So, my previous submission to Elcano didn't make it, because the rover wasn't built on Kerbin, just cobbled together from parts manufactured "on site". And I wasn't too comfortable submitting an entry where I'd make 5-kilometer jumps, as the rover was too heavy and its push-down engine was too weak.
And my Gilly base could really use a small nuclear reactor
So, as next Eve window came, I built this:
Yellow Trucky wheels from SXT for their great impact tolerance and decent speed and other reasonable parameters. AES pod, the smallest reasonable command pod that doesn't derp. Small reaction wheel, a 1.25m nuclear reactor, two stock radiators, a resistojet, a monoprop tank for the circumnavigation and two more to get to Gilly. And docking ports, to reconfigure this between low-gravity rover and a spacecraft without use of a screwdriver (which I forgot to take anyway).
Launcher. One Kickback and four Hammers. Some fins, a fairing and decouplers, that's all - all it had to do was to give the rover a good apoapsis, the resistojet would do all the circularizing. And with a fairly low TWR, a high orbit was needed for the transfer burn anyway, so the launch was steep.
'Circularization burn of 844m at 400km orbit.
Departure burn of about 1320. The radiators didn't quite handle the heat, but nothing got dangerously hot.
And I used up maybe 1/3 of the drop-tanks.
I found out I didn't take any antenna with me. The 500k would sometimes catch one bar of signal from Gilly, the passing Eve Dumb Station, or Eve Relays; I used the time to create nodes, then would perform burns at limited control. Luckily, Gilly has good, strong relays locally.
I choose a random spot near the evening terminator line, so that I'd drive up to the pole in daylight, then wait until the other side of Gilly gets light and drive in the morning light to the south pole.
It was a bit of a pity to discard the monoprop tanks still 1/4 full, but they would obstruct restructuring the craft:
It looks so easy. It wasn't. The rover would make 100m leaps if I pushed too hard. It would jump faaaar if I let it land on the wheels sideways. It has no RCS, just the wheels and reaction wheel, so getting that thing to dock was quite a chore. Sure I could have the kerbal get out, pick it up and drop it onto the port (using KIS mechanics, no tools) but I didn't want to touch any KIS functionalities here. The rover must be able to reconfigure itself using stock mechanics.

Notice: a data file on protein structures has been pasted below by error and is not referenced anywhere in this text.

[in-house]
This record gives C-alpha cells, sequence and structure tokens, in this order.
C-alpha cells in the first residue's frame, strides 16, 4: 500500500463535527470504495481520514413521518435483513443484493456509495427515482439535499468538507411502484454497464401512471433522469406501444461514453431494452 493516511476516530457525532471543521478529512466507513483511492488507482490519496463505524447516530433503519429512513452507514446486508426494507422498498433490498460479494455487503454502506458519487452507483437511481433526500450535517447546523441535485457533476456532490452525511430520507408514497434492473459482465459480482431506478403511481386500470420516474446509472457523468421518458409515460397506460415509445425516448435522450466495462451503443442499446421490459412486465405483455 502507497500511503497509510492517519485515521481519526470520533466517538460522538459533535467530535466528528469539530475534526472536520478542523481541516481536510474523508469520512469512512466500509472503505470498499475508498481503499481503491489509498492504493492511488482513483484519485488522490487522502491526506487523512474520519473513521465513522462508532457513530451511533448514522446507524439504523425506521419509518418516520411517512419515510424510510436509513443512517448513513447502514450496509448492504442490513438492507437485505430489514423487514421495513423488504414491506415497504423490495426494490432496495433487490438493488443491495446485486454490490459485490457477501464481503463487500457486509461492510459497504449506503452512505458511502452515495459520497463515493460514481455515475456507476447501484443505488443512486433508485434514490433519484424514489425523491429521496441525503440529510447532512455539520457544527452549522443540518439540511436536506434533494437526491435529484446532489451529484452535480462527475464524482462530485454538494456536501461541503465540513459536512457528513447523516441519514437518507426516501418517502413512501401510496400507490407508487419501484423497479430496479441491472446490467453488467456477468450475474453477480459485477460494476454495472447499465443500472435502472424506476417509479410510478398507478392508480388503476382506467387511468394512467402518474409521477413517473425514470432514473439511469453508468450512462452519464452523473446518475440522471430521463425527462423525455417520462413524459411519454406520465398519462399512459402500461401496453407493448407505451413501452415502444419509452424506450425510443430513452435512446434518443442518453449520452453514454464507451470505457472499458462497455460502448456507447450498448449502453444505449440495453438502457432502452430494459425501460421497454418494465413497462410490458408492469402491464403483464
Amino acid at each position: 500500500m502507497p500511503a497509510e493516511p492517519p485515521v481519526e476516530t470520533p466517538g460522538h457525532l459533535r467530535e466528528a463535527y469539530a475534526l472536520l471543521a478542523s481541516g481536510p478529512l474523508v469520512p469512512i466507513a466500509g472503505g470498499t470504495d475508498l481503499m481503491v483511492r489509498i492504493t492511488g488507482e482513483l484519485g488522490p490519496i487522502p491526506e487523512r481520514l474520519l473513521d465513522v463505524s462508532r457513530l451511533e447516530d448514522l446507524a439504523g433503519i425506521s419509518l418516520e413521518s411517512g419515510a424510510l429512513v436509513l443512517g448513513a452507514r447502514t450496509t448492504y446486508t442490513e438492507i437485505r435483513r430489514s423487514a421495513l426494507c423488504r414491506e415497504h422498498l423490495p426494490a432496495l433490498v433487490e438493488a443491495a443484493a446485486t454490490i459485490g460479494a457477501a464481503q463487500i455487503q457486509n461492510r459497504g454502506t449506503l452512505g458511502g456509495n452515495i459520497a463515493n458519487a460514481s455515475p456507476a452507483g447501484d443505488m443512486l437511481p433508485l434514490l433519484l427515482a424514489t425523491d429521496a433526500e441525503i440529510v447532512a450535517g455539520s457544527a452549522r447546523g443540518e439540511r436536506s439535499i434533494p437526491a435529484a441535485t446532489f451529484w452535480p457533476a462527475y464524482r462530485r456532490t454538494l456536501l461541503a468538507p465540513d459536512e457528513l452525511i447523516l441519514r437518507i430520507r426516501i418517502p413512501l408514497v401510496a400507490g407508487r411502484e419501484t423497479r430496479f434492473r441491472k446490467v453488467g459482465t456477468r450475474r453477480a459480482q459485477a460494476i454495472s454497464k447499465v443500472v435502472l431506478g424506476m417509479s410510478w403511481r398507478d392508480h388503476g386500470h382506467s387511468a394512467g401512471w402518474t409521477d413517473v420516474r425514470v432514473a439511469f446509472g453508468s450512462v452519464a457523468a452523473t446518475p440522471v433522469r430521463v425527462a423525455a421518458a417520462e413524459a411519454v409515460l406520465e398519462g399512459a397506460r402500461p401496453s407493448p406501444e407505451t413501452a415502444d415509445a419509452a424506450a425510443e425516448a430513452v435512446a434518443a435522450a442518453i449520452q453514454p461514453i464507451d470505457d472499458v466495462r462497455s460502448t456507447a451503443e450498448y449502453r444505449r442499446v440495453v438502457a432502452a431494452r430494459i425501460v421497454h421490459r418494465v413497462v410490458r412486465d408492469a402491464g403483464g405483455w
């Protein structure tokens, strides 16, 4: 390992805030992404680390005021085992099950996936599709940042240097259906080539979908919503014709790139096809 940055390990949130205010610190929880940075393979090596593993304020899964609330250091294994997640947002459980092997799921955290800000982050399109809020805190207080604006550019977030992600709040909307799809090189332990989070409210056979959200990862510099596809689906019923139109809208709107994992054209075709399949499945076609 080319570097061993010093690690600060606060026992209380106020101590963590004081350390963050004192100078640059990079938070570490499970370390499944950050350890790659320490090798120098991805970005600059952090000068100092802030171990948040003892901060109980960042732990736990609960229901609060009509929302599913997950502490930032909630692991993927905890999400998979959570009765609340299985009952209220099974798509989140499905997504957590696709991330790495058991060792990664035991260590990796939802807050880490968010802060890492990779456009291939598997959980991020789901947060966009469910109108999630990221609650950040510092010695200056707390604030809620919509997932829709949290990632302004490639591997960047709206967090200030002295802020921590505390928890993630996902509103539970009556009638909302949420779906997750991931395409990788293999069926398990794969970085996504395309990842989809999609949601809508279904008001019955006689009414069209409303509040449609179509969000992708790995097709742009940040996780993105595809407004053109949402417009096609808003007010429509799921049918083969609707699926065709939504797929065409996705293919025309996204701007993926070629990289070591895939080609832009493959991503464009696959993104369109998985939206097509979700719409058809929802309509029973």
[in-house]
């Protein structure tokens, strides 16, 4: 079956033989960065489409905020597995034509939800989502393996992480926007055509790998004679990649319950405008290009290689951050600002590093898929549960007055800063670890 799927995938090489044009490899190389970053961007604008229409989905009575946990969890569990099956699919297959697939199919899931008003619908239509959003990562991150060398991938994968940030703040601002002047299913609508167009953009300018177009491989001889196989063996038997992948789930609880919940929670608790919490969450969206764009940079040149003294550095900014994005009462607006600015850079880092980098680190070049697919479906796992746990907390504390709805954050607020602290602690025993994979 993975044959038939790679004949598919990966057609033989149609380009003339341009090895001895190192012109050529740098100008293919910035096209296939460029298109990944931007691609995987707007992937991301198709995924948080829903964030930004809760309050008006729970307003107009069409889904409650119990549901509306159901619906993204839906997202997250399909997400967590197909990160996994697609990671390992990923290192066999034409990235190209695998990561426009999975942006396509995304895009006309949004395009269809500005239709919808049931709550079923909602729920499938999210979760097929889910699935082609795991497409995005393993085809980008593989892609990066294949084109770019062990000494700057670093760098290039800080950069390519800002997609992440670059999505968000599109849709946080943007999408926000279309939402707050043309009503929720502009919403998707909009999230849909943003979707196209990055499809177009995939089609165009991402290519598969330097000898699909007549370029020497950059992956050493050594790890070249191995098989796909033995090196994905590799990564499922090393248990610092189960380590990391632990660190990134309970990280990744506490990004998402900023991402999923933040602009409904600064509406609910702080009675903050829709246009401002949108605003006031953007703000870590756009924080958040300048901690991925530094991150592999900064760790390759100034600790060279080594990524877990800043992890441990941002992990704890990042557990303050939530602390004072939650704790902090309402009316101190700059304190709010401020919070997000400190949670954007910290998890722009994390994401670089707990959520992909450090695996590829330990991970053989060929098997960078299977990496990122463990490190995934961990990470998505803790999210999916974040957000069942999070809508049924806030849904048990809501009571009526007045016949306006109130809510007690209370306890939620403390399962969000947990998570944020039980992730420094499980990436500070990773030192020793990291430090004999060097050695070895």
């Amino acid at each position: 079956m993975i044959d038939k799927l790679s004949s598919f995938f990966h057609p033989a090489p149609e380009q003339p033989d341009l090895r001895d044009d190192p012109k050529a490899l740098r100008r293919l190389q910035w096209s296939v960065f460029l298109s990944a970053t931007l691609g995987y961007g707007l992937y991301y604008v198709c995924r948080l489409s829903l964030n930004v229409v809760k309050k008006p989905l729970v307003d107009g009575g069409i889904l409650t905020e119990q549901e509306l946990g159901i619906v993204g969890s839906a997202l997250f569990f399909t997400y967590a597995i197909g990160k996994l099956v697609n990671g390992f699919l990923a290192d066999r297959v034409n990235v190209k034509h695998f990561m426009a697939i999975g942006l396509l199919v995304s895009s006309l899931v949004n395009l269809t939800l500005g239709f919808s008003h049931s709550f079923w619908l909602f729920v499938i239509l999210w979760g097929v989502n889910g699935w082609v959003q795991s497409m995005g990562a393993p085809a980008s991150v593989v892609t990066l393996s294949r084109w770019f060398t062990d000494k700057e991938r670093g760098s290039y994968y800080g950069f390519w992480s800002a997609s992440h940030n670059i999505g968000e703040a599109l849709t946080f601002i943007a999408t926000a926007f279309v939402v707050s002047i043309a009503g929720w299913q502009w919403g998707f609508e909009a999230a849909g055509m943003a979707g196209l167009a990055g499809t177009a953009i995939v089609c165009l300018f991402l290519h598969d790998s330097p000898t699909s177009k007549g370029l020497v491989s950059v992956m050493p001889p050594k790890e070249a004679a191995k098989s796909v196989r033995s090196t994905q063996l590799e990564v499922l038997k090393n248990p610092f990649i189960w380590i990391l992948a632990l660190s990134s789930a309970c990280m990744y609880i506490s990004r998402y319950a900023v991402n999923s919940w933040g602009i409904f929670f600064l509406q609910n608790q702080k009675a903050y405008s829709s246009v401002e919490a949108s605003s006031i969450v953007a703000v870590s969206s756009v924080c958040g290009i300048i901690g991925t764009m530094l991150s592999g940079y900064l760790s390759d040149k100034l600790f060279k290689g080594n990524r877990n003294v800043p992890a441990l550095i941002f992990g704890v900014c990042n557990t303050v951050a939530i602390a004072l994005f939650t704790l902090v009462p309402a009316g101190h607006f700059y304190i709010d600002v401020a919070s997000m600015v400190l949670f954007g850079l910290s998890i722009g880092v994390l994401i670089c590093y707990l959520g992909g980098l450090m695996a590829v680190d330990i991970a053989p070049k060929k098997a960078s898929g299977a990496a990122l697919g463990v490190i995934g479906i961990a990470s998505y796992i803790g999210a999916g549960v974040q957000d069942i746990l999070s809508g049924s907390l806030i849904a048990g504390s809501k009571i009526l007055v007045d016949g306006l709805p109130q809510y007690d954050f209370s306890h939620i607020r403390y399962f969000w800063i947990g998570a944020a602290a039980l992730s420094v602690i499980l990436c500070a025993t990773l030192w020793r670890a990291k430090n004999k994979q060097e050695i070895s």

Oh well, initial marker, and ready to go.
Of course I forgot to switch auto-refresh on KerbNet and would place a bunch of markers on top of each other instead of at the craft position... so the path is... holy
Resistojet throttle one notch up, full ahead. Whenever I jumped, I'd throttle up to max, to land ASAP.
Out of curiosity, I checked the uranium usage. All these burns, resistojet being pretty power hungry, over half a year of probe core and radiators constantly active...
As expected Not a notch. My class G(!) asteroid tug so far used 0.01 of its uranium And let me tell you mining a Class G asteroid to produce enough fuel to get it into Kerbin orbit has quite a bit higher power usage than a resistojet
At one point I sped up above 23m/s and the game decided I'm in orbit. It rotated the camera 90 degrees whenever I left the ground, then back whenever I touched it, and again, and again... Aaaawkward.
The rover would handle the speed perfectly fine but driving like that was simply terrible.I reduced speed and kept it between 12 and 17m/s.
I crested another hill range and drove into shadow. But marker for the flag on the north pole appeared! Just 10km more!
And here it is!
This one belongs on a wallpaper:
A short wait, and I continued through the morning side. After accidentally switching the Kerbnet autoupdate off.
Towards Rising Eve!
I tried driving in 2x time warp. The rover would start flipping, turning, rolling - tried to adjust friction, traction, all in vain. Even at 1x it would turn a bit after every landing. Finally, I set SAS to prograde and the problems mostly vanished.
I made a point never to fly too high up. Throttle up to drive down this dike! I made it through over 1/4 of Gilly on way less than 1/4 of monoprop, so I began using the throttle even more liberally, keeping it at 2-3 notches between full throttle when cresting any hill.
Terrain was flatter, so I tried 2x warp. It worked fine until terrain would get bumpier.
And then I encountered an anomaly, and decided to stop and investigate.
Quicksave, some investigation, quickload...
...and back on the way.
With the push-down engine, this all looks pretty flat... until you turn the camera to look at the rover from a side.
The polar regions were basked in shadows, and I reached the pole practically in darkness.
Then I targetted one of the droptanks, and went on my way
Eh. Driving at night is awful. I decided to go a short way away from the always-dark pole and wait until morning.
Quite soon I got near the landing site...
Droptanks in sight!
aaand reached the starting nav point!
Time to get to the base. Reconfiguring the rover back into spacecraft was much easier as it didn't require rolling sideways, just driving up to the engine.
I tried how much speed I could get driving up a hill without using the resistojet at all.
Base in sight...
Greeted by a minor Kraken event...
I'll... uh, clean that up later. It was nothing important anyway.